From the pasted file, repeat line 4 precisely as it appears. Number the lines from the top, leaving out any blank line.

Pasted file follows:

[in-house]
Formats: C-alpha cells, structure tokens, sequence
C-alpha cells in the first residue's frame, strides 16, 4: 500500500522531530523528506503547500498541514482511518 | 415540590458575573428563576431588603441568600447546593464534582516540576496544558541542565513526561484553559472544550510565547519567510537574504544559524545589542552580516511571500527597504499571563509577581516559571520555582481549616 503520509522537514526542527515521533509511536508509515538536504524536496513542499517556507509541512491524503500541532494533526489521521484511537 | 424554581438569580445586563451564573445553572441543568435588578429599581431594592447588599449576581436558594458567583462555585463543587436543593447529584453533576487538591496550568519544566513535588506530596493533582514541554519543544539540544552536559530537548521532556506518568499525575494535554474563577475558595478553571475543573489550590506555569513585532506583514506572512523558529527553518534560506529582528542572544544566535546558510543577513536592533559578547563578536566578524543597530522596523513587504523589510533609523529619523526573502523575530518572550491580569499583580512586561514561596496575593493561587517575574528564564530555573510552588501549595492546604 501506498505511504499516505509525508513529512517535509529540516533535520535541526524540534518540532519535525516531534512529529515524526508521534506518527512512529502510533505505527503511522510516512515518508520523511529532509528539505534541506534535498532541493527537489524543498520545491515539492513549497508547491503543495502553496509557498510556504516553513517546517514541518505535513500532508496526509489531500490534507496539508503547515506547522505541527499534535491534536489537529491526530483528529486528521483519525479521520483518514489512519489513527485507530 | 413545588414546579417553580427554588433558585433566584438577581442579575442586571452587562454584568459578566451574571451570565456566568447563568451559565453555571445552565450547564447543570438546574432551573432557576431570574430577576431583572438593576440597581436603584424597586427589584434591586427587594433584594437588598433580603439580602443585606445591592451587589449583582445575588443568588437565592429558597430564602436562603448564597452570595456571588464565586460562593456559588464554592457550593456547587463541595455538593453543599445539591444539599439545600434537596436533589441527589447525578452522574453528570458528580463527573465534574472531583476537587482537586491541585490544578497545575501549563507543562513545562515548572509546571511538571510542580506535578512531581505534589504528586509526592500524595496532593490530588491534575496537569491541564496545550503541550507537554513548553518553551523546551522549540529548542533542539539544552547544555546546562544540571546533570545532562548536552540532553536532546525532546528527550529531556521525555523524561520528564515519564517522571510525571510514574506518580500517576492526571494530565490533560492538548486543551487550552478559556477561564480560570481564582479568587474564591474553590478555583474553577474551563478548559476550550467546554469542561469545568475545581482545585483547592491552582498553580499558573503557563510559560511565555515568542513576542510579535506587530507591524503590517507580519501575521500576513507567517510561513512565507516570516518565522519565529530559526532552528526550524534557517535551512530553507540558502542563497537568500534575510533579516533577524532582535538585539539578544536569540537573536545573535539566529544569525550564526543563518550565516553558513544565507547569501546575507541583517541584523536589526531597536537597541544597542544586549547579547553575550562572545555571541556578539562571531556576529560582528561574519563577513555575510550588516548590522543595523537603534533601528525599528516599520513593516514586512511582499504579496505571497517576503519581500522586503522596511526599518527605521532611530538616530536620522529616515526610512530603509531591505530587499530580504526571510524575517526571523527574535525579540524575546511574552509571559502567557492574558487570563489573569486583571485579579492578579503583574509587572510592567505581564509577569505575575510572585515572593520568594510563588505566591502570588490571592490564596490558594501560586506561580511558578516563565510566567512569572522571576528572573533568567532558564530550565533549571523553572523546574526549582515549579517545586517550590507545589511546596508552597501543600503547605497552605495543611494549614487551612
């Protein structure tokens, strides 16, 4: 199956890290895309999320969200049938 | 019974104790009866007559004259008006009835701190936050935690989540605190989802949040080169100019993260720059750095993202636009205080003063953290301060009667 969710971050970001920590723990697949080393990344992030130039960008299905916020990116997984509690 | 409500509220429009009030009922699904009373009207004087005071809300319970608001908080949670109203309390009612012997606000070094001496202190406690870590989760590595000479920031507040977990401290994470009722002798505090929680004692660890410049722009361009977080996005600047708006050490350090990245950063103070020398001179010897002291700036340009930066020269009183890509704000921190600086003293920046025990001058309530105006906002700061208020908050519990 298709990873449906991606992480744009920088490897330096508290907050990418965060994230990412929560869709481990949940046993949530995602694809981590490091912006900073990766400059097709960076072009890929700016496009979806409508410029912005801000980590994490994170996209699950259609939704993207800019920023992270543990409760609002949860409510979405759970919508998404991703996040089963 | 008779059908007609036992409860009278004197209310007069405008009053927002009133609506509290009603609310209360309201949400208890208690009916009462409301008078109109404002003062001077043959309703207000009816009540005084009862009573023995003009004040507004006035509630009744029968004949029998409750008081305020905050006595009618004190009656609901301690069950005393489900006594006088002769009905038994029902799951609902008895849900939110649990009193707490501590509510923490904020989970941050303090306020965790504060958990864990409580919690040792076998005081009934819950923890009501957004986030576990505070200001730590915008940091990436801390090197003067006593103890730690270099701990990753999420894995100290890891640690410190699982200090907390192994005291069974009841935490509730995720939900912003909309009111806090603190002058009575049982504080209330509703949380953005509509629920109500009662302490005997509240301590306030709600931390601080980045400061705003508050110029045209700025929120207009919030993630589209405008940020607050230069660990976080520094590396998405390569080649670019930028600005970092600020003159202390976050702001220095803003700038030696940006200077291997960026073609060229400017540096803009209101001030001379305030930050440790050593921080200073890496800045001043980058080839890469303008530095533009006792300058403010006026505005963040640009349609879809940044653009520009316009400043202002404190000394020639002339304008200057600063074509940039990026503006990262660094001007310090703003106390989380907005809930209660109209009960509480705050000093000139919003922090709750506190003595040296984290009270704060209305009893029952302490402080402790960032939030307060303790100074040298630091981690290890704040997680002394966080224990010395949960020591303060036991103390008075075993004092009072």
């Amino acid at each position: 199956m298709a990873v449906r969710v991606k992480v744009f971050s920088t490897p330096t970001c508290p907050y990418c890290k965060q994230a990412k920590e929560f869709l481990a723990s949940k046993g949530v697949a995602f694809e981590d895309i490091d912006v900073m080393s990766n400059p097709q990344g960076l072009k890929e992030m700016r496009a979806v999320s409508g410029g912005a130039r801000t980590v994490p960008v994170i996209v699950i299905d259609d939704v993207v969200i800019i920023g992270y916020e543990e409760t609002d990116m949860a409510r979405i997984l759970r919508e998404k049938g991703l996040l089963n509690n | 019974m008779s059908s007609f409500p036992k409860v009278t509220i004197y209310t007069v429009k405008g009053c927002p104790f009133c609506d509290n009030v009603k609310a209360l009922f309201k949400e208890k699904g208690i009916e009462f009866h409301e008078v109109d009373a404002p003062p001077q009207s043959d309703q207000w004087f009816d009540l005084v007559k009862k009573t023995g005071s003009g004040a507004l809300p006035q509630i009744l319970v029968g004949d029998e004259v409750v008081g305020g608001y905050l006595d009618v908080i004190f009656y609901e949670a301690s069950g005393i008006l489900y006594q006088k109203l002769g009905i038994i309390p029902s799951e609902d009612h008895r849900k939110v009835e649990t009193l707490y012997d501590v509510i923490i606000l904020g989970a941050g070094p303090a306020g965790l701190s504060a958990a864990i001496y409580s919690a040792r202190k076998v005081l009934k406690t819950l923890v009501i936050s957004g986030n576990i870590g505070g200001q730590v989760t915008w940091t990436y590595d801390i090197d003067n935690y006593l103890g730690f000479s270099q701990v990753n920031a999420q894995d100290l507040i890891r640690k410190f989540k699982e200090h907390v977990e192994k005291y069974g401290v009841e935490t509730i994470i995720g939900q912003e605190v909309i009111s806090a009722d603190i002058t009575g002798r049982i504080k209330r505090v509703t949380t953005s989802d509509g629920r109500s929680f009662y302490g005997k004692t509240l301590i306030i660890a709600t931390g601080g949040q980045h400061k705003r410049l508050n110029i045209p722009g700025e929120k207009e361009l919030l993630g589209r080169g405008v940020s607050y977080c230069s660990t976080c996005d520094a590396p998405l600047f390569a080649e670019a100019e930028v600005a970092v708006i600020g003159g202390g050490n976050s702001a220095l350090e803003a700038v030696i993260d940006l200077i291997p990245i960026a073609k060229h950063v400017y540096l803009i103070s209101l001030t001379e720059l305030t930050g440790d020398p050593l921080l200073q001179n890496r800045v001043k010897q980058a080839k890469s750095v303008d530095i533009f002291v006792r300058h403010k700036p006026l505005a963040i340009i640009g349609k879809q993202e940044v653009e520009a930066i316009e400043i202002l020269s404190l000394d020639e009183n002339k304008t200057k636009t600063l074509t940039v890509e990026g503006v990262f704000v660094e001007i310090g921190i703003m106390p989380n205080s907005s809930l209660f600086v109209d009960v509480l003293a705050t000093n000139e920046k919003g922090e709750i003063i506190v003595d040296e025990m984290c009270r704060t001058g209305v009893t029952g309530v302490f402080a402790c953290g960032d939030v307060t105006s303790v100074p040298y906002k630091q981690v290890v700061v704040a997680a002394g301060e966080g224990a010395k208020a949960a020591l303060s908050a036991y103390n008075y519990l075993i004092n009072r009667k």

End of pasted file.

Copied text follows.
């Protein structure tokens, strides 16, 4: 199956890290895309999320969200049938 | 019974104790009866007559004259008006009835701190936050935690989540605190989802949040080169100019993260720059750095993202636009205080003063953290301060009667 969710971050970001920590723990697949080393990344992030130039960008299905916020990116997984509690 | 409500509220429009009030009922699904009373009207004087005071809300319970608001908080949670109203309390009612012997606000070094001496202190406690870590989760590595000479920031507040977990401290994470009722002798505090929680004692660890410049722009361009977080996005600047708006050490350090990245950063103070020398001179010897002291700036340009930066020269009183890509704000921190600086003293920046025990001058309530105006906002700061208020908050519990 298709990873449906991606992480744009920088490897330096508290907050990418965060994230990412929560869709481990949940046993949530995602694809981590490091912006900073990766400059097709960076072009890929700016496009979806409508410029912005801000980590994490994170996209699950259609939704993207800019920023992270543990409760609002949860409510979405759970919508998404991703996040089963 | 008779059908007609036992409860009278004197209310007069405008009053927002009133609506509290009603609310209360309201949400208890208690009916009462409301008078109109404002003062001077043959309703207000009816009540005084009862009573023995003009004040507004006035509630009744029968004949029998409750008081305020905050006595009618004190009656609901301690069950005393489900006594006088002769009905038994029902799951609902008895849900939110649990009193707490501590509510923490904020989970941050303090306020965790504060958990864990409580919690040792076998005081009934819950923890009501957004986030576990505070200001730590915008940091990436801390090197003067006593103890730690270099701990990753999420894995100290890891640690410190699982200090907390192994005291069974009841935490509730995720939900912003909309009111806090603190002058009575049982504080209330509703949380953005509509629920109500009662302490005997509240301590306030709600931390601080980045400061705003508050110029045209700025929120207009919030993630589209405008940020607050230069660990976080520094590396998405390569080649670019930028600005970092600020003159202390976050702001220095803003700038030696940006200077291997960026073609060229400017540096803009209101001030001379305030930050440790050593921080200073890496800045001043980058080839890469303008530095533009006792300058403010006026505005963040640009349609879809940044653009520009316009400043202002404190000394020639002339304008200057600063074509940039990026503006990262660094001007310090703003106390989380907005809930209660109209009960509480705050000093000139919003922090709750506190003595040296984290009270704060209305009893029952302490402080402790960032939030307060303790100074040298630091981690290890704040997680002394966080224990010395949960020591303060036991103390008075075993004092009072």